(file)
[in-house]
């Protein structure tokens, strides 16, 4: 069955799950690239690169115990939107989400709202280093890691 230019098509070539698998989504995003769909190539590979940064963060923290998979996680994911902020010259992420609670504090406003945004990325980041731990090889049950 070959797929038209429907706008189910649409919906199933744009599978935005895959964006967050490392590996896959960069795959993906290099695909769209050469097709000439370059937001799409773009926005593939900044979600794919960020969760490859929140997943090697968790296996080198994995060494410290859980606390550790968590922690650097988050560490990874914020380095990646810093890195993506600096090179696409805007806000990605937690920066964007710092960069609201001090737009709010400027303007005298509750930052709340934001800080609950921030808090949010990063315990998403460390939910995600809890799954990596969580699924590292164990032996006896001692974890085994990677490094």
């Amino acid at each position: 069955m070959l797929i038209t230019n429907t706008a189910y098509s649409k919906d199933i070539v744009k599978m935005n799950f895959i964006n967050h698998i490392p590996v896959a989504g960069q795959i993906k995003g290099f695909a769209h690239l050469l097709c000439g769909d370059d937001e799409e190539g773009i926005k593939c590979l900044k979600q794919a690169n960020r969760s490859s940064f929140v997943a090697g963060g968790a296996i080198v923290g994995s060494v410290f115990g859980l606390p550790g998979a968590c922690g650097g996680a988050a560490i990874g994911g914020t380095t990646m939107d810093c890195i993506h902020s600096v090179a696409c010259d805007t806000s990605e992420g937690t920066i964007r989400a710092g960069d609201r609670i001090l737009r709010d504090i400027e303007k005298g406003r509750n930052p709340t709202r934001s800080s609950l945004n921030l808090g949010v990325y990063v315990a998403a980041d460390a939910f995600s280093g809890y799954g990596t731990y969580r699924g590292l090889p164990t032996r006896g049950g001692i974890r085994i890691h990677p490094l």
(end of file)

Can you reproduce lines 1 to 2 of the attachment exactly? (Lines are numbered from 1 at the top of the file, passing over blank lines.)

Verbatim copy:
[in-house]
């Protein structure tokens, strides 16, 4: 069955799950690239690169115990939107989400709202280093890691 230019098509070539698998989504995003769909190539590979940064963060923290998979996680994911902020010259992420609670504090406003945004990325980041731990090889049950 070959797929038209429907706008189910649409919906199933744009599978935005895959964006967050490392590996896959960069795959993906290099695909769209050469097709000439370059937001799409773009926005593939900044979600794919960020969760490859929140997943090697968790296996080198994995060494410290859980606390550790968590922690650097988050560490990874914020380095990646810093890195993506600096090179696409805007806000990605937690920066964007710092960069609201001090737009709010400027303007005298509750930052709340934001800080609950921030808090949010990063315990998403460390939910995600809890799954990596969580699924590292164990032996006896001692974890085994990677490094």